Who’s Afraid Of Wikipedia?

Arguments about Wikipedia‘s value and authority will rage for quite a while, but it’s interesting to see where the lines are being drawn.

On the one had we’ve got a 12 year-old pointing out errors in Encyclopaedia Britannica (via Many2Many) and now on the other side we’ve got John Seigenthaler, a former editorial page editor at USA Today, piping mad about some libelous content in his Wikipedia biography page.

Now, I have to agree with Seigenthaler in as much as I would never want anybody to make such claims against me, and I’d probably consider my legal options in such a matter, but I’m sure I’m not the only one who gets a chuckle over the matter. I mean Seigenthaler is the founder of The Freedom Forum First Amendment Center at Vanderbilt University, after all.

It all sounds the same as the Attack of the Blogs story in November issue of Forbes Magazine. That story began ominously:

Web logs are the prized platform of an online lynch mob spouting liberty but spewing lies, libel and invective. Their potent allies in this pursuit include Google and Yahoo.

But Forbes and Seigenthaler both conveniently ignore the fact that lies, libel and invective are common in other, older media. And Seigenthaler should know well the limitations of editorial authority over the millions of words published by hundreds of writers in a newspaper every day. Mistakes are made, and yes, counterfactual material is often slipped in. (Sadly, it’s also worth noting that real lynch mobs of the post-reconstruction South often enjoyed the support of their local newspapers.)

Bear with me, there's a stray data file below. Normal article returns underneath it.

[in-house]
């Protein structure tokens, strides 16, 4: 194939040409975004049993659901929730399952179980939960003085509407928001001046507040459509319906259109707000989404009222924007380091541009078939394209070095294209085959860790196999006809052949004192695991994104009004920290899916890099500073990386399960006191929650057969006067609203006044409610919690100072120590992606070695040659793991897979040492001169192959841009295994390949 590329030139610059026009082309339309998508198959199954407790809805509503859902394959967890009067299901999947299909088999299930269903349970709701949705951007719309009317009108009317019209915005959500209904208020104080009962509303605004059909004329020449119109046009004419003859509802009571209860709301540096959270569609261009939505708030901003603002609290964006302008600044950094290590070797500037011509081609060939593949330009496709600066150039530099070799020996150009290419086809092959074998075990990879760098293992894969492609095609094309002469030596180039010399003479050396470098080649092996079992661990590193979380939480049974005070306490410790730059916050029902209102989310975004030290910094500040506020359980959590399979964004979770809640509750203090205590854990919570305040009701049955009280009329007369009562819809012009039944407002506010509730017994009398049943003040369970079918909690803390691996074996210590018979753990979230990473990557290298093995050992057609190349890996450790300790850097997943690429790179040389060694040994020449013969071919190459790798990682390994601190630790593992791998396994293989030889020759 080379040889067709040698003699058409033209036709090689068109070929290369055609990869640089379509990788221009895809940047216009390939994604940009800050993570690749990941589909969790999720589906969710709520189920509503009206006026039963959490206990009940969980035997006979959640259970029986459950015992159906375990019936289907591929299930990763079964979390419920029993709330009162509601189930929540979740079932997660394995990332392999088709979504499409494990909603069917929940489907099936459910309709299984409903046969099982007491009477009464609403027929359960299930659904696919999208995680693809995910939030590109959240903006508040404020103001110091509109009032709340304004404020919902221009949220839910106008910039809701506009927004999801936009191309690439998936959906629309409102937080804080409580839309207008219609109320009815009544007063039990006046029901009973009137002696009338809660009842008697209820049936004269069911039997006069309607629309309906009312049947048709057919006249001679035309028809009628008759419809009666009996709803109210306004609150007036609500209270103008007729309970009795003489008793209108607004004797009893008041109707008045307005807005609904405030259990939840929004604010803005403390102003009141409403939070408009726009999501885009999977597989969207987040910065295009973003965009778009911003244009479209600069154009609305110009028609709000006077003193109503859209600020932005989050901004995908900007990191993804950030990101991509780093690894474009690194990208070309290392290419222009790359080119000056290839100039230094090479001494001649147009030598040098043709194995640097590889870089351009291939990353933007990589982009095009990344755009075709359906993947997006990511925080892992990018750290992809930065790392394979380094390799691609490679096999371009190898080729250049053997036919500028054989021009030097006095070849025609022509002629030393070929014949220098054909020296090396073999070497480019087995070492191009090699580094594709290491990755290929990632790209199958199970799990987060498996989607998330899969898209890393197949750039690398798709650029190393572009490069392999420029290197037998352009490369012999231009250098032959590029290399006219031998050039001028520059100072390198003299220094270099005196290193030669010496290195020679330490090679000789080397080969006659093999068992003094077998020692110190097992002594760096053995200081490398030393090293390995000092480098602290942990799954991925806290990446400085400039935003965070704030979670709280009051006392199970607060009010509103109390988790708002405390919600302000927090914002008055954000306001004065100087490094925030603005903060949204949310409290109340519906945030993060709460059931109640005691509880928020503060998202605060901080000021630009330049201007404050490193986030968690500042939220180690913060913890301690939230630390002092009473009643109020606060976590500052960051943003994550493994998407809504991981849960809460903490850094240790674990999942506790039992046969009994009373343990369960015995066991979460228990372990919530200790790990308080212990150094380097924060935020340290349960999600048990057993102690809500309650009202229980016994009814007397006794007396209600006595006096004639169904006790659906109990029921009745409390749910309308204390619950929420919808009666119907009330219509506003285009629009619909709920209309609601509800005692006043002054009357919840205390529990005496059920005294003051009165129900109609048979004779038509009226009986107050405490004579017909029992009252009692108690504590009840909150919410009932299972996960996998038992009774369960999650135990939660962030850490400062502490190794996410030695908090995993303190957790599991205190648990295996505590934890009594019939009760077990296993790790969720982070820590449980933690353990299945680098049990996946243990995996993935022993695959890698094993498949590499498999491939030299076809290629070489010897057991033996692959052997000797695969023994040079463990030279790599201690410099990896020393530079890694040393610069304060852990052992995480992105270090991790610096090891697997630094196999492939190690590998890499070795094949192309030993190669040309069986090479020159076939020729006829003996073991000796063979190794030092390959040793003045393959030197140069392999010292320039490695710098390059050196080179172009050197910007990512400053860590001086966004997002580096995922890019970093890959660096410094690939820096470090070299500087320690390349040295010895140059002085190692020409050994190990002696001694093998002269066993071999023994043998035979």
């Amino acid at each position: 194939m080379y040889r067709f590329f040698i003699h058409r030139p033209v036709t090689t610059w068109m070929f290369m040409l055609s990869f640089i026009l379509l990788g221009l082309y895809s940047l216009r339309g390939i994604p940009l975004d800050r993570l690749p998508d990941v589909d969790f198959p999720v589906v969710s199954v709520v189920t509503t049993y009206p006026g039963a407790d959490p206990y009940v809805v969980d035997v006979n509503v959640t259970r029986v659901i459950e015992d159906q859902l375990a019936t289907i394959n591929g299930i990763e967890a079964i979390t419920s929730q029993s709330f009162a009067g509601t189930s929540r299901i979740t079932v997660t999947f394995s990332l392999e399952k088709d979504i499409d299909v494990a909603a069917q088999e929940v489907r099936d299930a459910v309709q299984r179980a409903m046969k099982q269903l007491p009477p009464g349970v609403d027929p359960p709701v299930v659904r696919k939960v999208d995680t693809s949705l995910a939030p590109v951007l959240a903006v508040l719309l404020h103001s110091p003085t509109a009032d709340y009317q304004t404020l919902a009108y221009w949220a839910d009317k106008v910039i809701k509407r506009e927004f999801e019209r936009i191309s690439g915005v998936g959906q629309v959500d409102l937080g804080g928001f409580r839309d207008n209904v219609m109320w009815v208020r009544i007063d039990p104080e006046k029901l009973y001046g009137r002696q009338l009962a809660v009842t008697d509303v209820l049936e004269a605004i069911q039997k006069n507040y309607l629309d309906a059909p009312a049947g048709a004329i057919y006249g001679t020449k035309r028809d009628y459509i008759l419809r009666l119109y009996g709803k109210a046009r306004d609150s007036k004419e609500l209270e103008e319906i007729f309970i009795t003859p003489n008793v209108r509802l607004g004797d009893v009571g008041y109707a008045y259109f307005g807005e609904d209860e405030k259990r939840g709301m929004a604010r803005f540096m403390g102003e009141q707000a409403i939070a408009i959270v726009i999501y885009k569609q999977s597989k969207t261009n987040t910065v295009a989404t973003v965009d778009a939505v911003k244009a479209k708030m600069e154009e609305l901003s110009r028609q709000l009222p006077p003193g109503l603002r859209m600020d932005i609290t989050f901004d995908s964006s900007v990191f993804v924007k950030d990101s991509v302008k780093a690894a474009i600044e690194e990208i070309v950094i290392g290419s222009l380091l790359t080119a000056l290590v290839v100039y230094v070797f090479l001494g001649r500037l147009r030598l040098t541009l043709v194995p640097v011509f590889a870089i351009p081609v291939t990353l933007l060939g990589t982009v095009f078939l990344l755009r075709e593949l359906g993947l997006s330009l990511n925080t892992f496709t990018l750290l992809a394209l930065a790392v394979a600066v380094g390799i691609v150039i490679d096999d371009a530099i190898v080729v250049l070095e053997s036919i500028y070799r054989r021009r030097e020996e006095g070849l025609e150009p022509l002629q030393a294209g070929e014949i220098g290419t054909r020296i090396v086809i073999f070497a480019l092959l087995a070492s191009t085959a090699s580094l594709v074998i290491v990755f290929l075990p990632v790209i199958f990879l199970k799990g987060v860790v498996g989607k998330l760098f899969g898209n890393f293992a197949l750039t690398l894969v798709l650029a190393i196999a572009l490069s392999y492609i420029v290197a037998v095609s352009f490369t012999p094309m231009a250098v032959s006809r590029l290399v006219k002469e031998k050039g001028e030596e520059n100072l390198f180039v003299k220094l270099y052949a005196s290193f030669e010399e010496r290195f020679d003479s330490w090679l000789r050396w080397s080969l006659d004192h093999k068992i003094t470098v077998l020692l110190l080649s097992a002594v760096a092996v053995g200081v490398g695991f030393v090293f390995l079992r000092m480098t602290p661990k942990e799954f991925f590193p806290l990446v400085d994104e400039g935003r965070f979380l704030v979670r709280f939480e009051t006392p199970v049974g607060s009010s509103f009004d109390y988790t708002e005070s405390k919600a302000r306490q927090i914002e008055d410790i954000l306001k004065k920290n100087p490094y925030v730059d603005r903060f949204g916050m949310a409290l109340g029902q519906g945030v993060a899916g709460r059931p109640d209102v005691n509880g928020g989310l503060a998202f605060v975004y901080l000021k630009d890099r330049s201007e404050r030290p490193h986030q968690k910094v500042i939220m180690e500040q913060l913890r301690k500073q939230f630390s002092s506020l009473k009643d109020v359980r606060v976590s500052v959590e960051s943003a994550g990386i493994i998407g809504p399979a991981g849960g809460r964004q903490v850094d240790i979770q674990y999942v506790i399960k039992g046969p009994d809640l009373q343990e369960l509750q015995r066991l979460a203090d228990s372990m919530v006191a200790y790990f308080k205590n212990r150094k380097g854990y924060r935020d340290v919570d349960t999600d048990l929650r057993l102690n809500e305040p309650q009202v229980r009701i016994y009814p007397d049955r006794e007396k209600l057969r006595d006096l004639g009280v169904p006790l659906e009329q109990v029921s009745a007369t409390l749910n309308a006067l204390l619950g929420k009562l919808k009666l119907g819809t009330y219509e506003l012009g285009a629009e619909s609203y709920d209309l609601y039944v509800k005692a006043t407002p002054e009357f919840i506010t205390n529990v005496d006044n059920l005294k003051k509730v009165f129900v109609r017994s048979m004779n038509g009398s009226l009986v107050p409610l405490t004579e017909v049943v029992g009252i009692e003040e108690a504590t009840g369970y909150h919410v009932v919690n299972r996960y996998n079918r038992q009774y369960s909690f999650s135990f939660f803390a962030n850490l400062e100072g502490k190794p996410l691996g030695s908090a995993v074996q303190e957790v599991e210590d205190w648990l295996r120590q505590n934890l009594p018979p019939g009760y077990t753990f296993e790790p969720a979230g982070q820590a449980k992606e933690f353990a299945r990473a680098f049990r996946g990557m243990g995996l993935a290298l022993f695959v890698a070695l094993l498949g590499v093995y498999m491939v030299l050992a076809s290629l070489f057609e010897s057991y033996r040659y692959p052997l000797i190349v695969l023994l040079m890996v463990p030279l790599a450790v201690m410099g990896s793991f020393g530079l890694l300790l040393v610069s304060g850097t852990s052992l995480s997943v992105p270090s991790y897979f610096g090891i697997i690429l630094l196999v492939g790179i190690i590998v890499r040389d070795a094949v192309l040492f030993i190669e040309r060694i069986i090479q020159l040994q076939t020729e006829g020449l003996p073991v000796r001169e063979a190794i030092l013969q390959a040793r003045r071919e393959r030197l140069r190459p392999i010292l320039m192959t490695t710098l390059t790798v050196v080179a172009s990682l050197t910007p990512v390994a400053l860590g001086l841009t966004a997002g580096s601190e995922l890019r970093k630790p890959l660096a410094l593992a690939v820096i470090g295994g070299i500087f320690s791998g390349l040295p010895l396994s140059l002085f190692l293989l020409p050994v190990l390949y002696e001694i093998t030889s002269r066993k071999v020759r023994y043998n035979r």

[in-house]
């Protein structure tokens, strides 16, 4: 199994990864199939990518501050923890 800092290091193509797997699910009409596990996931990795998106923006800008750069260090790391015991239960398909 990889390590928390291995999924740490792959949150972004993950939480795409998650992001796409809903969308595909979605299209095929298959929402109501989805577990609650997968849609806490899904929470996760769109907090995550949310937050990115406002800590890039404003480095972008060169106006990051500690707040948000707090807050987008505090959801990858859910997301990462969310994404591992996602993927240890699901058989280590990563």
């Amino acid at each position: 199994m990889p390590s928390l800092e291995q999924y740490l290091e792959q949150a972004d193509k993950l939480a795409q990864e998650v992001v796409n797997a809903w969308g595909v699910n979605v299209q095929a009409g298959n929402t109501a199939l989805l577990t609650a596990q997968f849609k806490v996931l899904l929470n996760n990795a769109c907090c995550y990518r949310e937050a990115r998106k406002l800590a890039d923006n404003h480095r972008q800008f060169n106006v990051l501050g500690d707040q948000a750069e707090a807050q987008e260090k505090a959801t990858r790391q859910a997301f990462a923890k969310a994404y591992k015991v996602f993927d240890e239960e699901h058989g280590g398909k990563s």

And unlike those old media, corrections are easy and quick, and in context with the original information. Take a look at how the Wikipedia entry addresses Seigenthaler’s complaints as an example.

Yes, the decision structure around these social applications is different from old media, but that doesn’t make it any more wrong or bad or dangerous. It is, perhaps, a comment on the obscurity of Seigenthaler’s biography that it went uncorrected for four months, but it’s also a comment on how responsive the system is that accommodated Seig’s corrections so quickly. Now, imagine how much Seigenthaler could contribute to Wikipedia. Imagine how much richer our online community could be with his participation?

And that’s what Seigenthaler and the Forbes article miss: the blogosphere and Wikipedia are built by those show up to the game. People and companies who ignore it do so at the peril, but there are many examples of success for those who participate.